In a peculiar instance near Willowtown, Kentucky, Thompson suggested testing the spiritual gifts of a preacher (unaffiliated with the State Board) claiming extreme charismatic abilities. In response to a letter from concerned Baptist woman Mrs. Ida Hunt, Thompson advised that Hunt
35 D. P. DeHart to C. M. Thompson, December 30, 1928, C. M. Thompson Papers, Box 2, Folder 20, KBC.
36 Luther Bach to W. S. Farmer, November 7, 1922, C. M. Thompson Papers, Box 2, Folder 18, KBC.
37 C. M. Thompson to Z. Ferrell, March 17, 1922, C. M. Thompson Papers, Box 2, Folder 18, KBC.
38 C. M. Thompson to Z. Ferrell, December 15, 1921, C. M. Thompson Papers, Box 2 Folder 18, KBC.
39 C. M. Thompson to Z. Ferrell, March 24, 1922, C. M. Thompson Papers, Box 2 Folder 18, KBC.
40 C. M. Thompson to M. E. Staley, November 3, 1922, C. M. Thompson Papers, Box 2, Folder 3, KBC.
41 C. M. Thompson to C. W. Jones, July 18, 1922, C. M. Thompson Papers, Box 2, Folder 7, KBC.
test the claims of a man claiming the ability to drink poison and work miracles to prove himself by doing exactly that!42
Thompson asserted that the man and his wife were surely not in sympathy with Baptists, and that they should not be permitted to teach Sunday School at Hunt’s church.43 He encouraged Mrs. Hunt to "stand fast for the truth of the Gospel" and "do what you can to put this man and woman straight."44
Integrity and Encouragement
Thompson carried to the Kentucky mission board his strong doctrinal expectations, so evidently on display during his newspaper editorship. His busy schedule did not prevent him from emphasizing Baptist doctrinal identity. He recommended the New Hampshire and Philadelphia confessions as characteristic of orthodox Baptist tradition and emphasized the New Testament as the proper basis for Baptist church activities.45 In an exchange with L. S. Sizemore (Sooville, Kentucky), Thompson applied his doctrine to a local church controversy. Thompson advised Sizemore that even if a majority of members at a Baptist church might deviate from the biblical standard on questions of apostacy, salvation by works, and baptismal regeneration, that they would effectively forfeit their claim as a true Baptist church, a fact that any court judge should be able to affirm.46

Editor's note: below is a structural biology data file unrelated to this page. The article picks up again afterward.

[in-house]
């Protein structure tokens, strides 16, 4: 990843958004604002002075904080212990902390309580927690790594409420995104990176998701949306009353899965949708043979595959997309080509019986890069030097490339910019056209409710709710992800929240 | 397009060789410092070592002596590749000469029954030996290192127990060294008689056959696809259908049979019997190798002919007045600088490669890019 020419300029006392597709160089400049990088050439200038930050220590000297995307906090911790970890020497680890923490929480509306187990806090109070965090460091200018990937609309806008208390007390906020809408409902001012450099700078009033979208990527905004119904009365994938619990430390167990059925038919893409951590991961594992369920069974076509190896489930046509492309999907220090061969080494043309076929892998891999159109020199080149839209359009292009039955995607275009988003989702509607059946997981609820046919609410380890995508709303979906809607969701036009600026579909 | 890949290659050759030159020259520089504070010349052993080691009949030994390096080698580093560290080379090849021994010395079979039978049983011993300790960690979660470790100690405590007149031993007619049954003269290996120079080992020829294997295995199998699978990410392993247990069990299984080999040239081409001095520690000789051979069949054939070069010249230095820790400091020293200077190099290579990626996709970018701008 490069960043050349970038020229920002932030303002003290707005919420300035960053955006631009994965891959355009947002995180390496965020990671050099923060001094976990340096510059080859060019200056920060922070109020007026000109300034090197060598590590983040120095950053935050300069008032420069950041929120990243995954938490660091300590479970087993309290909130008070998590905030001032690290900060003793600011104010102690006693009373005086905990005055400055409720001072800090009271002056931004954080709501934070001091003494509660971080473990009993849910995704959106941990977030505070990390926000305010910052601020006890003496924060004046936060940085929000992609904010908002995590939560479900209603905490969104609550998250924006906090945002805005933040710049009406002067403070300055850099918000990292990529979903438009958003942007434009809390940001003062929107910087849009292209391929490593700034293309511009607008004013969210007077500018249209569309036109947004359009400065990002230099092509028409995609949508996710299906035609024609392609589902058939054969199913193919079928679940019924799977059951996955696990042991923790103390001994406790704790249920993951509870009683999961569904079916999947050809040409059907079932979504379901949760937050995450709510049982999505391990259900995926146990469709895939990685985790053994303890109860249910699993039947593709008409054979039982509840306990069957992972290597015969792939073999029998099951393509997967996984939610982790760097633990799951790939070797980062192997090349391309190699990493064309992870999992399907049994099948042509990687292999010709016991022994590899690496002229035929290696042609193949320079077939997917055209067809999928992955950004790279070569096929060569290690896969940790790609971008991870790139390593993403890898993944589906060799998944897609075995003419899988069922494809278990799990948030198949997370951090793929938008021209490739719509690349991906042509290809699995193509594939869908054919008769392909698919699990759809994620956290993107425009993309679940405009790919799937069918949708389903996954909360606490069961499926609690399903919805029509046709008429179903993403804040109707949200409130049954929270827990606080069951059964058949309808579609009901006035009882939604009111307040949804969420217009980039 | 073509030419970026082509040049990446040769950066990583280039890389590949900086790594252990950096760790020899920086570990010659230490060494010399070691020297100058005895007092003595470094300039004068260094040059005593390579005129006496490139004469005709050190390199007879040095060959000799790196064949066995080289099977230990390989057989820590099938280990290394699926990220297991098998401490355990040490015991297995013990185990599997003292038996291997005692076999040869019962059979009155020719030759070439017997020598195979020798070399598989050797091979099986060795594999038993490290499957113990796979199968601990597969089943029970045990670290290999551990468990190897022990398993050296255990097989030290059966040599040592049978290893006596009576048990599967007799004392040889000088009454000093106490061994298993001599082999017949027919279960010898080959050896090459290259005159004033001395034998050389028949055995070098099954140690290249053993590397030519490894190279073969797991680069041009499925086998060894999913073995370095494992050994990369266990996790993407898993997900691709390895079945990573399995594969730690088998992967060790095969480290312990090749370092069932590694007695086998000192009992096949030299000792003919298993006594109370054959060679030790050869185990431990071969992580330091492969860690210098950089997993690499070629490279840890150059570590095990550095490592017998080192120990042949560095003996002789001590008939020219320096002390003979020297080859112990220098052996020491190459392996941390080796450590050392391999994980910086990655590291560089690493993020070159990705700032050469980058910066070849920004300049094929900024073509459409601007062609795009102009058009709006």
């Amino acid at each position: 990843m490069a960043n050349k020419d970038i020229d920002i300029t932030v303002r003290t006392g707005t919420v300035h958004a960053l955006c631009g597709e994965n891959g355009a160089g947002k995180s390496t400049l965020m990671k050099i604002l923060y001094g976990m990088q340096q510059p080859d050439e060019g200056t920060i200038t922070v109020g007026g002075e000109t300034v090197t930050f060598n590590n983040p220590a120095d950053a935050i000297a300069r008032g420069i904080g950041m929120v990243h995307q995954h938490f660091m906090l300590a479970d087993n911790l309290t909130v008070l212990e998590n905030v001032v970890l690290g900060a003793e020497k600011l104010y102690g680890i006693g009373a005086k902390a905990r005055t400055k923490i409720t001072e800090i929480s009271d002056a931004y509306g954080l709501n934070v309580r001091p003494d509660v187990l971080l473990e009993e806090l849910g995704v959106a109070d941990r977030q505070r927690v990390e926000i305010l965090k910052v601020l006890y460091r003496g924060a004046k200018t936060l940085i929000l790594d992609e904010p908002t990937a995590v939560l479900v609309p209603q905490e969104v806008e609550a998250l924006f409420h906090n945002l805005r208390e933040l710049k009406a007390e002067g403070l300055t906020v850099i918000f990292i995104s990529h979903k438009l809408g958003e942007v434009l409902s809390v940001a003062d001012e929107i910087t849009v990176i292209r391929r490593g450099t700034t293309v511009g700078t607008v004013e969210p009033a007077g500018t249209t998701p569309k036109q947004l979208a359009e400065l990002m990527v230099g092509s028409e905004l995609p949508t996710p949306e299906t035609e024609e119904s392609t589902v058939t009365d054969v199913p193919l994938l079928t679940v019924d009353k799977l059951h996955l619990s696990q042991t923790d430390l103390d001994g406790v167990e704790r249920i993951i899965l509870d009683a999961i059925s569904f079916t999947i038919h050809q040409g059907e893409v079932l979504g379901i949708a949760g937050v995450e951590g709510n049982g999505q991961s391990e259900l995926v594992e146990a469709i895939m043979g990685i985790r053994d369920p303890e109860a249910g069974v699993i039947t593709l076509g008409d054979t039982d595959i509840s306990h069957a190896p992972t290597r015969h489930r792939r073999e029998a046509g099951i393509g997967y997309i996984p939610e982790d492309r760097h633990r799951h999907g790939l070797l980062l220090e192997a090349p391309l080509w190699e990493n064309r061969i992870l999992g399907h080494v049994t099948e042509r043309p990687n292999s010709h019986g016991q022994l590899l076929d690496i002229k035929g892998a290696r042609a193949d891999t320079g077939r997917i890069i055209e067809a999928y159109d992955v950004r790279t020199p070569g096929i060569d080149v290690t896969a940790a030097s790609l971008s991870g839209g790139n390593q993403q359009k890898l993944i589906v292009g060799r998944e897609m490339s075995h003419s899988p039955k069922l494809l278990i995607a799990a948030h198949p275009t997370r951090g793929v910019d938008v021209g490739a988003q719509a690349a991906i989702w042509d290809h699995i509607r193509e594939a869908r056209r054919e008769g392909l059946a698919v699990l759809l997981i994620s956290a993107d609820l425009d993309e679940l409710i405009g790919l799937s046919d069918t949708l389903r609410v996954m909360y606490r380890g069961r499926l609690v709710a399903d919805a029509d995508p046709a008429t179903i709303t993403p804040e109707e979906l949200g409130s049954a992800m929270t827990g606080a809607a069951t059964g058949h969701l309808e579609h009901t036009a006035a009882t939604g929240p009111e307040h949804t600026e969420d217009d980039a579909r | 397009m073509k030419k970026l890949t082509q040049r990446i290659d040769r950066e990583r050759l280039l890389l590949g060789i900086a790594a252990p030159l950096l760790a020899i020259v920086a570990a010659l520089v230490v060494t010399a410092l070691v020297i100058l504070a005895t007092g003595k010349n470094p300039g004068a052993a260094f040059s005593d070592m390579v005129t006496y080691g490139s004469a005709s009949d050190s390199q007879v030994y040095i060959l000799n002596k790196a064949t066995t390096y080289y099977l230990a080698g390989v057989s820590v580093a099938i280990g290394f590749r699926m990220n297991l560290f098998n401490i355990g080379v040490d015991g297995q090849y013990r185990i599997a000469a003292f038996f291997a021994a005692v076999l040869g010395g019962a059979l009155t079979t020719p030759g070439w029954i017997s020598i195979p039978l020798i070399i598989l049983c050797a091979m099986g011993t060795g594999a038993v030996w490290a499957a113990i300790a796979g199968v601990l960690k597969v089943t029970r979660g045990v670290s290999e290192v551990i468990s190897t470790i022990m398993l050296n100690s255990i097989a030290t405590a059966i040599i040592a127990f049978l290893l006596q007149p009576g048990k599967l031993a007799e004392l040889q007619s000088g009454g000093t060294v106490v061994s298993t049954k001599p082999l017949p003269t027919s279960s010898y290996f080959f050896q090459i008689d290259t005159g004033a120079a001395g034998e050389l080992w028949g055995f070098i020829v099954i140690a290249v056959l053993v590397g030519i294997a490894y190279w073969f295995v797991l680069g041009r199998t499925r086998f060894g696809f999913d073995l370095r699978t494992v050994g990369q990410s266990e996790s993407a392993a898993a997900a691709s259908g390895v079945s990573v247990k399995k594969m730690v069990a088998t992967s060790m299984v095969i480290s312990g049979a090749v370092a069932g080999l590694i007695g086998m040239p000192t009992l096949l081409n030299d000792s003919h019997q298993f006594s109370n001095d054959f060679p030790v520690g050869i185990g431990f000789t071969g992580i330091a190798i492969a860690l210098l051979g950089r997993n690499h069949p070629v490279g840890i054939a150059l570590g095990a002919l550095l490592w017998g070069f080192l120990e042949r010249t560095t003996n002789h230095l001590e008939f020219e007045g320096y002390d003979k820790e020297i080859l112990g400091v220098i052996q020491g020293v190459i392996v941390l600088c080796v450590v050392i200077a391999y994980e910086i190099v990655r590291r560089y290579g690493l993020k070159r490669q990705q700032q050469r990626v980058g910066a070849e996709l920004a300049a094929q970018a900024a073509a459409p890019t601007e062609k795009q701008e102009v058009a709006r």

On the question of whether a Baptist should fill the pulpit of a Free Will Baptist church, Thompson believed it could be an opportunity for doctrinal instruction to correct prevalent errors about Arminianism, open communion, and open membership.47
In addition to answering frequent questions about pressing business, Thompson also provided pastoral advice to missionary preachers in new fields. He charged W. M. Smith, newly installed pastor at Ashland, KY: "don't scold the people . . . regard the entire community as your field of labor . . . visit all the sick . . . Whether they belong to any church or not"48
He encouraged ministers laboring in difficult fields. To F. M. Jones in South Corbin, he wrote “you are doing a great work in a most trying locality. Your success therefore will be all the more glorious and far reaching for the cause. Persevere; 'all things', will come by and by."49
Thompson insisted that pastors laboring in trying ministry circumstances persevere so as to become good examples for other men in difficult fields, and he sometimes warned that an abrupt
42 C. M. Thompson to Mrs. Ida Hunt, May 29, 1922, C. M. Thompson Papers, Box 2 Folder 8, KBC.
43 C. M. Thompson to Mrs. Ida Hunt, June 20, 1922, C. M. Thompson Papers, Box 2, Folder 8, KBC; Thompson noted, "they are not Baptists and are not in sympathy with the things for which Baptists stand."
44 C. M. Thompson to Mrs. Ida Hunt, undated, C. M. Thompson Papers, Box 2, Folder 8, KBC.